Herbert - Herbert Complete - Albums - Reviews - Soundblab

Herbert - Herbert Complete

by Daryl Worthington Rating:6 Release Date:

Matthew Herbert has all the hallmarks of a cult figure; a diverse, eccentric body of work that although hovering around the mainstream in terms of the genres and styles it deals with, has a singular style and execution all its own. The diversity of his output gives the impression of Herbert as an eccentric musical polymath. Starting out with a blend of minimalistic house compositions, Herbert is now head of the newly reformed Radiophonic Workshop, he has created an album made from the sounds of the human body, composed 'big band' jazzy pop songs, and continued his exploration of the limits of electronic music styles. 'Herbert Complete' is exactly as its' title suggests, an exhaustive collection of 13 albums or 13 hours of music, including complete studio albums, rarities, outtakes and remixes, that manages to give examples of the majority of Herbert's various explorations.

Having such an extensive collection of an artist's music in one place allows the listener to contextualise their catalogue. With this compilation it is possible to see certain paths and directions being developed, progression being made alongside continuities revealing various idiosyncrasies in Herberts composition and production. The two 'Early Herbert' albums have a slightly scatterbrain fill to them. Although largely made up of efficient minimalist dance music they throw up the occasional curve ball. 'Wake Up' for example has soft Rhodes piano and warm acoustic bass played over a loungey groove accompanied by the smooth, sultry vocals of Dani Siciliano. The electronic beeps and bleeps are still present, alongside a manipulated and looped snare roll, but it sounds completely detached from the more mechanical electronics elsewhere on the album, serving as a precursor to the kinds of lush pop sounds explored later on albums such as 'Scale'.

One noticeable conclusion when listening through to the discs chronologically (which with such an extensive collection seems the most sensible way to digest it) is that Herberts music becomes warmer, richer and more varied in texture, built on an expanding palette of acoustic, electronic and found sounds. 'Movers and Shakers' from 'Scale' has bombastic strings and brass that makes it sound like something from a Danny Elfman soundtrack, whereas 'You Said it All' on 'Bodily Functions' has a sweet chorus of overlapping boy/girl vocals that seems almost the complete antithesis of Herbert's earlier, colder works. There is however a perverse logic to this dichotomy. 'Something Isn't Right' (also from 'Scale') has epic, cinematic strings, however this is underpinned by a looping drum machine beat. Even songs that seem to have the electronics completely removed feature structures and forms that seem to fit with the minimalistic house of his early albums. Similarly, the 'Bodily Functions' and 'Around the House' albums are built on sampling of the human body and household objects respectively. Again, the experimental approach fits into the framework of house music and techno, the avant garde elements never dragging the songs away from a danceable, listenable core.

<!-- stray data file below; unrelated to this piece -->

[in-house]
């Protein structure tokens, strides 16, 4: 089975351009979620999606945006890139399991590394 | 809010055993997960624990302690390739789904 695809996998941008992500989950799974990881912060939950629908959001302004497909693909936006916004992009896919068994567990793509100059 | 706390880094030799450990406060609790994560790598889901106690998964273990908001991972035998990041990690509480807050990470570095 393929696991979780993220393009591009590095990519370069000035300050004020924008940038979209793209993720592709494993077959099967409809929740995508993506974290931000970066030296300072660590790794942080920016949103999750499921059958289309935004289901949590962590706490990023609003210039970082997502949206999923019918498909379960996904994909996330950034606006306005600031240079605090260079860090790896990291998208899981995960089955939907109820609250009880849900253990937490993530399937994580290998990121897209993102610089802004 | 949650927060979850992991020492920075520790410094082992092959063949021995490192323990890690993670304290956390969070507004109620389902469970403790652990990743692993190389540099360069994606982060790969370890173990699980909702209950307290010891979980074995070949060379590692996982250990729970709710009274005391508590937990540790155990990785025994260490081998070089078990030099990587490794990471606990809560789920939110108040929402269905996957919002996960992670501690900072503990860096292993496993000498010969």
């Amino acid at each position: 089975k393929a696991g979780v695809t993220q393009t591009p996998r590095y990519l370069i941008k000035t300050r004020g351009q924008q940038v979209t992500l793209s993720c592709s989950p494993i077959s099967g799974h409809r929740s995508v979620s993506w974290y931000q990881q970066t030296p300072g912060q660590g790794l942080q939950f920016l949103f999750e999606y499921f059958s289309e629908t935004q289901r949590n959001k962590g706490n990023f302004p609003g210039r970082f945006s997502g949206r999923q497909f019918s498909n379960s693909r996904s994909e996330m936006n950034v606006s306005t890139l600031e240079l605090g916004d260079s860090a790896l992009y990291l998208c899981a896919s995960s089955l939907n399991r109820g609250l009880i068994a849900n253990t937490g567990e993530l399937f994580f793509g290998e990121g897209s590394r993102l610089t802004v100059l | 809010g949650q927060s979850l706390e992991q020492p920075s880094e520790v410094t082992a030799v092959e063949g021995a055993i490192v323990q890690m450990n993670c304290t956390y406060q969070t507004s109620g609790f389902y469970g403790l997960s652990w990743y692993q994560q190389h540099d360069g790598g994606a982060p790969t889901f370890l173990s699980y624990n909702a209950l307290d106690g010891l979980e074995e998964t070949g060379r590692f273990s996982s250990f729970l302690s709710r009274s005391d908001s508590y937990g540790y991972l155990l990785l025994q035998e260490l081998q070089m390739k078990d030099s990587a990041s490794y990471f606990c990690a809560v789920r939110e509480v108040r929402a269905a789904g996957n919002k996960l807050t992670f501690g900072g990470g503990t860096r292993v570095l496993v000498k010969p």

Herbert moves through ideas, genres and styles with an academic precision and intensity, at times seeming to incorporate a dry humour alongside his compositional virtuosity. 'Got to be Movin' sounds like the sort of dance/pop cross over that used to crop up on Top of the Pops in the nineties- dancey beats alongside a slightly cheesey vocal loop of 'dancefloor'. Far from being an ironic pastiche though it comes across as a subtle, playful homage. However this approach highlights a barrier to Herbert's music. Sometimes it can seem a little too academic, with little substance beyond a beard stroking appreciation of his diversity.

The main strength of 'Herbert Complete' is that it highlights how distinct each of the albums included are, each seeming like a clear, concise exploration of a certain idea or style. As good as many of the individual albums are, this is a review of the whole compilation and the problem comes with the absorption of such an exhaustive undertaking. For someone unfamiliar with Herberts work, this collection is perhaps daunting and overwhelming as a starting point. On the other hand, anyone already familiar with his work, is likely to already own at least some of the albums included here, giving it little value beyond the rarities, B-sides and outtakes collections.

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